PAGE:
**Introduction**

Solar PV module is the biggest cost component of the PV plant capex. Depending on the module cost its percentage varies 50-55% of total plant capex. The module is priced as Rs./Wp or $/Wp. It is, therefore, important for the buyers to ensure that they get the exact wattage that they have paid for. However, determination of total wattage received by the buyer is fraught with the measurement uncertainty. Needless to say, all measurement gauges have measurement uncertainty and measurement of module wattage is, therefore, no exception. The impact of receiving wattages lower than the aggregate sum of nameplate module wattages not only has the consequence of paying more upfront than the contract value, but the life-time generation and revenue loss. It is estimated that receipt of 0.1% lower wattage in 100 MWp capacity entails loss of Rs.59 lacs or 5.9 million on NPV basis at a conservative generation estimate of 1.6 mn units/MWp, tariff of Rs.2.5/unit, yearly degradation of 0.4%, module price of Rs.18/Wp and discount rate of 8%. In addition, it may be mentioned that most modules come with positive wattage tolerance and nil negative tolerance. In case, the OEMs specification sheet gives a positive tolerance of 3% then the engineer responsible for estimating the annual energy yield considers one-quarter of it i.e., -0.75% as the module quality gain in place of loss in the PVsyst yield simulation. In a situation where the received wattage is lower than the plant capacity considered for PVsyst analysis, the problem gets compounded because of module quality gain assumption.

**Measurement System**

The wattage of the module is measured under Standard Test Condition (STC) as per IEC 60904 standard using a Sun Simulator and more commonly known as Flash Tester. STC condition means testing of modules at AM1.5 spectral irradiance, 25oC device temperature and 1000 W/m2 irradiance. The test method is generally known as flash test. This involves a light source whose spectrum closely matches with that of sun and gives off desired irradiance of 1000 W/m2 while the cell temperature of module is maintained at 25oC. For any variance in cell temperature, a correction is applied to the measured power, basis temperature coefficient of power for the module under test. Generally, Xenon lamp is used as a light source. However, depending on how closely the spectrum of Xenon lamp matches to the Sun, uniformity of irradiance over the module area and temporal stability, the flash testers are categorized in different classes, namely, A+, A, B and C. For ready reference, the values of various parameters for different flash testers are given in table 1.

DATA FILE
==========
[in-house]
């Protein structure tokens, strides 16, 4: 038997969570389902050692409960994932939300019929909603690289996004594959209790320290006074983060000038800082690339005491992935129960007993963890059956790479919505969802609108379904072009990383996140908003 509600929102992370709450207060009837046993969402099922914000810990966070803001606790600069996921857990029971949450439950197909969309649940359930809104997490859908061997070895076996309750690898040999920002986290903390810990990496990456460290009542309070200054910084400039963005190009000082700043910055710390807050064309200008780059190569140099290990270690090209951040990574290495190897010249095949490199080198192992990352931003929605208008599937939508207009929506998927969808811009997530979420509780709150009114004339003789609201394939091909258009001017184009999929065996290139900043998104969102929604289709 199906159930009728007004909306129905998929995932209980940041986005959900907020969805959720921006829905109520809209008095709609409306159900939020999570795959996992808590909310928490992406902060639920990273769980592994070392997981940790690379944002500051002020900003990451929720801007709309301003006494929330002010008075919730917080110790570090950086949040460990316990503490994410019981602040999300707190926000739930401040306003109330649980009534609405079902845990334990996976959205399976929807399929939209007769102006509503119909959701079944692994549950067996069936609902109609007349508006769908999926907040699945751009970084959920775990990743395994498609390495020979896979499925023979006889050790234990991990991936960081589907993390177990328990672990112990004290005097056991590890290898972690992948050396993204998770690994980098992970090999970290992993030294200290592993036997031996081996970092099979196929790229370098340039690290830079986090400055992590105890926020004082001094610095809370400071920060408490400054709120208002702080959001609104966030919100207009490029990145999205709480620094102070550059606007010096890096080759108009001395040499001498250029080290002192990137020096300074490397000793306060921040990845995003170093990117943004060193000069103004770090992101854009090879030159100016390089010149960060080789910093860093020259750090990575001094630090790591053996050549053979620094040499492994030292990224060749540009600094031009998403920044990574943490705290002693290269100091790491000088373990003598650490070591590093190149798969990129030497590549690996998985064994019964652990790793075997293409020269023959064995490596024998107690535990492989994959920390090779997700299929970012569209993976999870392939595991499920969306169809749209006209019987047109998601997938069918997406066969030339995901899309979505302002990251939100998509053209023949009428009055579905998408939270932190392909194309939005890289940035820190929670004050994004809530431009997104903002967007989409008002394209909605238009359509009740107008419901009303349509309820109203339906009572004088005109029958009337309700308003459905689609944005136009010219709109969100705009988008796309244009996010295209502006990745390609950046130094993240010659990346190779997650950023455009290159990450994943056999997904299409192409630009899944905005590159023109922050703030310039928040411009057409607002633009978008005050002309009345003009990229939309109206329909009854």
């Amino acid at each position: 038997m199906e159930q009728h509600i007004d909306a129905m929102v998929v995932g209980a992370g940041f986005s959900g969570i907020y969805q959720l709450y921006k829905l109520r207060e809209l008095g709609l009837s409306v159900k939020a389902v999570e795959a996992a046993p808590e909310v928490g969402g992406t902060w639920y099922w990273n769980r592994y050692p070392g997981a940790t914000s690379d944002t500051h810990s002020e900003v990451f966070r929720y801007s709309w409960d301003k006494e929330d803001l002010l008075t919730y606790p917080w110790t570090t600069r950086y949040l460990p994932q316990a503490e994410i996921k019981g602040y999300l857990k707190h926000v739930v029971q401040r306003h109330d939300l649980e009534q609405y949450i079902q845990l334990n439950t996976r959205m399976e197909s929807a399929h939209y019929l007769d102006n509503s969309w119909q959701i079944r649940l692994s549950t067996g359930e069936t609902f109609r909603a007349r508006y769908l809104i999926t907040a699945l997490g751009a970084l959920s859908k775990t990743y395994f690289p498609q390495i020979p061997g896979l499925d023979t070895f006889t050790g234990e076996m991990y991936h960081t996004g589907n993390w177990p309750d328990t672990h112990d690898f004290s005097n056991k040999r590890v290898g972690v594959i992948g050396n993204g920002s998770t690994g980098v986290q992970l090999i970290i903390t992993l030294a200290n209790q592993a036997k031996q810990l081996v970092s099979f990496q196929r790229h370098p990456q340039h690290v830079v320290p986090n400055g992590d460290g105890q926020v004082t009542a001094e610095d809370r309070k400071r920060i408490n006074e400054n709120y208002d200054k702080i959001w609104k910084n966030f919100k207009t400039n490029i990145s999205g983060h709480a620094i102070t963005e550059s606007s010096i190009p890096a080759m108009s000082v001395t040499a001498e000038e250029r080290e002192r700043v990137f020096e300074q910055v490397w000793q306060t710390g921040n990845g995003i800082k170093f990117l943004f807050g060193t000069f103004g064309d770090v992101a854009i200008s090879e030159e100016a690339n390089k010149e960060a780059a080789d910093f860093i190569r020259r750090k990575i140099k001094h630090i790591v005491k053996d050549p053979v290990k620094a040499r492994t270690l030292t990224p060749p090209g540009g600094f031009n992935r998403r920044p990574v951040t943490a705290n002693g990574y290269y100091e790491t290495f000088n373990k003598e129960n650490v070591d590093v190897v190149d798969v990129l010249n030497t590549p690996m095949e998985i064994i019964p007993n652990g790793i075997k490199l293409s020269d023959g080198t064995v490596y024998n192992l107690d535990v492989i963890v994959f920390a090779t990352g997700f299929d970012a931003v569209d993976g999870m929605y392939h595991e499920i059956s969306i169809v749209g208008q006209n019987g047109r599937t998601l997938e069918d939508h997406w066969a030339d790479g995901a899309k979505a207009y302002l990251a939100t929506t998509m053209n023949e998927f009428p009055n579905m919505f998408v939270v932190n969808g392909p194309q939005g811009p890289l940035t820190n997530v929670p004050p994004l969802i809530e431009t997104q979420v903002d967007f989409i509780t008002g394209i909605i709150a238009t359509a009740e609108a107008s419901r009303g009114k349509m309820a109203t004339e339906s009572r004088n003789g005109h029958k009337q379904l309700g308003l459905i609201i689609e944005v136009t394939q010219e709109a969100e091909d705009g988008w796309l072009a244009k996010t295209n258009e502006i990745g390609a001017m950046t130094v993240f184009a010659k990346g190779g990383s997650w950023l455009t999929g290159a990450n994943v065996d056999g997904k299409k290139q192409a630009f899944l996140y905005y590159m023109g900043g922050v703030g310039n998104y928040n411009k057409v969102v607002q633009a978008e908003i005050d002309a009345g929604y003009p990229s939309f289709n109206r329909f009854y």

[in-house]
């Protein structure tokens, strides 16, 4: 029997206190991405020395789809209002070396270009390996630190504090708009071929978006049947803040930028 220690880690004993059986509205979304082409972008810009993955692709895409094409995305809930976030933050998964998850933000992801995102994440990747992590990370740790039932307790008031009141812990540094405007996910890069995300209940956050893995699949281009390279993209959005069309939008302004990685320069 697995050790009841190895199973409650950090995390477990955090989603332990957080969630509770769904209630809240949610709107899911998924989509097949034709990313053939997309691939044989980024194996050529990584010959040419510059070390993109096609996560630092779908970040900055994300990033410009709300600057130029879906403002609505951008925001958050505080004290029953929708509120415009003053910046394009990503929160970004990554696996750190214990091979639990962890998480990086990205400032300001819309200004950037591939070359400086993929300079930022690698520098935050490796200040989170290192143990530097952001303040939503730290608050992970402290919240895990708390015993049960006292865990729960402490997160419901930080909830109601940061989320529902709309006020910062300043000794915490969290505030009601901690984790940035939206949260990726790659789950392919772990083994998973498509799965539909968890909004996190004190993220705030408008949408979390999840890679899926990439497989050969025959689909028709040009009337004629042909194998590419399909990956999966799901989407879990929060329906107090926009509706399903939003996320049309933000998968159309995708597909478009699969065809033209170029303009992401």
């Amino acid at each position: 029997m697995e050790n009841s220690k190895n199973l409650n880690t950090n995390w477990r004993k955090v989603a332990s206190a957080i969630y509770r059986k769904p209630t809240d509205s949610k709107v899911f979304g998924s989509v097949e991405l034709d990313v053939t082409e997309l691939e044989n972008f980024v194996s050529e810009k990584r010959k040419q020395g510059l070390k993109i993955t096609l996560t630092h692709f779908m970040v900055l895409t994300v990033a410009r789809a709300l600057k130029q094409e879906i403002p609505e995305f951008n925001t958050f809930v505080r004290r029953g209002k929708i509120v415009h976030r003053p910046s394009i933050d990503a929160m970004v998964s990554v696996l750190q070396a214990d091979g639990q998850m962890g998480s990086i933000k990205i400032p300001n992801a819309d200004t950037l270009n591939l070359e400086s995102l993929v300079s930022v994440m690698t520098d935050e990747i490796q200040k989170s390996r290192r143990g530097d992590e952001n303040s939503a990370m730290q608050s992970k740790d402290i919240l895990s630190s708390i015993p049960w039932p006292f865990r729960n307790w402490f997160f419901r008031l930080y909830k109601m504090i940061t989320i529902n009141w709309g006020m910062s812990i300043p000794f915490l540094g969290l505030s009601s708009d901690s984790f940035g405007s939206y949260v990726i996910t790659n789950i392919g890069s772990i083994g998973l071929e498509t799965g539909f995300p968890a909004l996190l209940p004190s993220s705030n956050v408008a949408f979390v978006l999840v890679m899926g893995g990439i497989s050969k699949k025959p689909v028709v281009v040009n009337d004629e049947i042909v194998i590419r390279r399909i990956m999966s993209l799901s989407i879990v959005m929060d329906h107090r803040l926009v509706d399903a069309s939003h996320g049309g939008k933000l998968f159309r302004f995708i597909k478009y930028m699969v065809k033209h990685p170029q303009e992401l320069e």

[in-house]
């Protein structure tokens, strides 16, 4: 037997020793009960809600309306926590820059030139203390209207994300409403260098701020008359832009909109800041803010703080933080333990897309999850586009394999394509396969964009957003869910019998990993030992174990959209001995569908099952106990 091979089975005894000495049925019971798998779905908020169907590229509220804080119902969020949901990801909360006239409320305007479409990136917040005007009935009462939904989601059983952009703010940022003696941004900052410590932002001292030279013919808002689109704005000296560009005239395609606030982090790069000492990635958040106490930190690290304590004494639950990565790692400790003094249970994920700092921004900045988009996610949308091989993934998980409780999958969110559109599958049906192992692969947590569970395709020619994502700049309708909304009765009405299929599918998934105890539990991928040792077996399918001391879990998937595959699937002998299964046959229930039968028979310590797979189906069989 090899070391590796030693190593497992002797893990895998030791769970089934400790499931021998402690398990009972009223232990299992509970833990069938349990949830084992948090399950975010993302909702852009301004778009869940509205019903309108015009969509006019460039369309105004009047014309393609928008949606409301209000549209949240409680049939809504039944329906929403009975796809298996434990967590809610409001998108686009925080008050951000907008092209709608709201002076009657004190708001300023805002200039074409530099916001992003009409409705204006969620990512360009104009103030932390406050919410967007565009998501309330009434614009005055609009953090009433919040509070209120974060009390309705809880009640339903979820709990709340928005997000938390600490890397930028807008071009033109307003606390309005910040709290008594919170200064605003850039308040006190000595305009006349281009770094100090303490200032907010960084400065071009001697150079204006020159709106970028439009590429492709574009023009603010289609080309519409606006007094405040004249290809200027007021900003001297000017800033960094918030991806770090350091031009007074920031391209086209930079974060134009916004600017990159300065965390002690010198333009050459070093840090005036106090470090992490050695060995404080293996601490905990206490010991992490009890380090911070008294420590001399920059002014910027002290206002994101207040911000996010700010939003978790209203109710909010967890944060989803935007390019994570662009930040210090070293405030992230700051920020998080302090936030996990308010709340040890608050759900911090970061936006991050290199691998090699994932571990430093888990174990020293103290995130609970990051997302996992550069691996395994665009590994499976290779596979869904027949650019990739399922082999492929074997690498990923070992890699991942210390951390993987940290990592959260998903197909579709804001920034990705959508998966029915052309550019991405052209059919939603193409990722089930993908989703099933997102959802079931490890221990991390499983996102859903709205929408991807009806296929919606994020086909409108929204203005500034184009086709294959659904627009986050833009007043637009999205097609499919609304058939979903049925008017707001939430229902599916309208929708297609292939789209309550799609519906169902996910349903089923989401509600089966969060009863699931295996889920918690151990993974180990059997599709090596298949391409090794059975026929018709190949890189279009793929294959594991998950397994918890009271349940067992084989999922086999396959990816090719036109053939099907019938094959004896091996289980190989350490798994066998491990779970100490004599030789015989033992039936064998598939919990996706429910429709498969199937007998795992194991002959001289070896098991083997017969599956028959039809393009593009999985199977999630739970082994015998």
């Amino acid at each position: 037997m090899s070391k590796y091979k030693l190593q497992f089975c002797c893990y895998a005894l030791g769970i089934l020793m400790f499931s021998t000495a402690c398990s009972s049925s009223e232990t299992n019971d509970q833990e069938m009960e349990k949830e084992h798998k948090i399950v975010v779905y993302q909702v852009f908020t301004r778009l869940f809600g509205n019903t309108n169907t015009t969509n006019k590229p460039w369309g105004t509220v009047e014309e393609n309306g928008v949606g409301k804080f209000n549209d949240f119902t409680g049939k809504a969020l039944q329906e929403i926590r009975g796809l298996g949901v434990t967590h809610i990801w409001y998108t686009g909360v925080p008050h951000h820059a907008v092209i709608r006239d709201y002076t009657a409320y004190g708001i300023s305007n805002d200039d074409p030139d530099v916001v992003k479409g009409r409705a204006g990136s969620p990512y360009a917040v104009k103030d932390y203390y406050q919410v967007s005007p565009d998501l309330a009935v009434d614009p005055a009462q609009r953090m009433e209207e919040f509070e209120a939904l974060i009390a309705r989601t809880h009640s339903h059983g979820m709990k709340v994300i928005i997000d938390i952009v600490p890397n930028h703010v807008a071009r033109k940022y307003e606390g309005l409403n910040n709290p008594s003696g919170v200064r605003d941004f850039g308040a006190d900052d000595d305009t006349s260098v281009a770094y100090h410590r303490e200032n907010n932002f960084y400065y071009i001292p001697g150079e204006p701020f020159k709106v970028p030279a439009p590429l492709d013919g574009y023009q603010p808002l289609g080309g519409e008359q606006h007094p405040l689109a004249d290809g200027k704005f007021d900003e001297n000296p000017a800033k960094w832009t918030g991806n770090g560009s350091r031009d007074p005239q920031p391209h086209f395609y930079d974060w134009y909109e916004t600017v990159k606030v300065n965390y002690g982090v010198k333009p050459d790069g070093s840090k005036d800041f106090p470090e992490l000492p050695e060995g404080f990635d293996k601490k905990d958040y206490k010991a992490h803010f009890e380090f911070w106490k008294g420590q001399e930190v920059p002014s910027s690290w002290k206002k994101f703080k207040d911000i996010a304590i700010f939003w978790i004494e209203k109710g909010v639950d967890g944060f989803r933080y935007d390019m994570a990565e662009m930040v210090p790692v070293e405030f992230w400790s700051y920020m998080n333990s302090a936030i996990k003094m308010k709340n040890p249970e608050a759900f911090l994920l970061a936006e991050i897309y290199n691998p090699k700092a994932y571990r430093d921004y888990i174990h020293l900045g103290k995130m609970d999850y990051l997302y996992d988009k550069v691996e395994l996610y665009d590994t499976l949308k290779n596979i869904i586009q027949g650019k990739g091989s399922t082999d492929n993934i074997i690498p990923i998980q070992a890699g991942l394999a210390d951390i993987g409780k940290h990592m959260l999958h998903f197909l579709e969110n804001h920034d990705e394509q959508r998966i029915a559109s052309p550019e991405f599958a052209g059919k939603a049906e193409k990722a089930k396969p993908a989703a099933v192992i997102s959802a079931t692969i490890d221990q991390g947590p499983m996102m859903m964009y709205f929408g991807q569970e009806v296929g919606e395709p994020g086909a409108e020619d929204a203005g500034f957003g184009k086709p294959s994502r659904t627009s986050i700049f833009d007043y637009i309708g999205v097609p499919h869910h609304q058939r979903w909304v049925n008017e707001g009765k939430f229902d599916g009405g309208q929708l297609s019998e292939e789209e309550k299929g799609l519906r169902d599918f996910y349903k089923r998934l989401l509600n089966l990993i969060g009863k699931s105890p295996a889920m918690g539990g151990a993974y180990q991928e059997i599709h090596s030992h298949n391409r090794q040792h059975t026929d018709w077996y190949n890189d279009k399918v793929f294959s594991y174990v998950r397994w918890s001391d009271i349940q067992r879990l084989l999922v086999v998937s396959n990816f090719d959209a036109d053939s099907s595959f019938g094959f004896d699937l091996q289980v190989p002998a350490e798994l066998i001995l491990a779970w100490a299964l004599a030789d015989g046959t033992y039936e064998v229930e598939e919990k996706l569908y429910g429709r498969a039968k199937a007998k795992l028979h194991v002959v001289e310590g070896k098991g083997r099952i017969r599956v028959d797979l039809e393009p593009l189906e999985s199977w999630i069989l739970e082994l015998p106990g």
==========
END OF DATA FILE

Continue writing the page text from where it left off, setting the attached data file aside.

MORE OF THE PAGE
Table 1: Solar Simulator classification based on characterizing parameters

A+ simulator is in the 300-1200 nm (1 nm=10-9 m), whereas all others are in the wavelength range of 400-1100 nm. In industry, mainly AAA simulators are used having a measurement uncertainty of ±3%. Total uncertainty is the square root of the sum of squares of various sensors uncertainty, such as xenon lamp, temperature, ammeter and voltmeter, etc. The major uncertainty is contributed by the light source as ammeter, voltmeter and temperature sensors have very low level of uncertainty. ±3% uncertainty means that the true value of the module wattage lies within a band of ±3% of the measured value. For example, if the measured wattage of module is 300 Wp and flash tester has a measurement uncertainty of ±3% then the true module wattage may lie in the range of 291-309 Wp. The accuracy of the flash tester is ascertained by frequent calibration using a module which is traceable to a gold standard. It is expected that flash tester is calibrated at least once per shift. The precision of the flash tester is ensured by a Standard Operating Procedure (SOP). SOP helps in reducing the variance in module wattage, if the test is performed multiple times on the same module. However, calibration and SOP cannot help in reducing the uncertainty which is intrinsic to the gauge.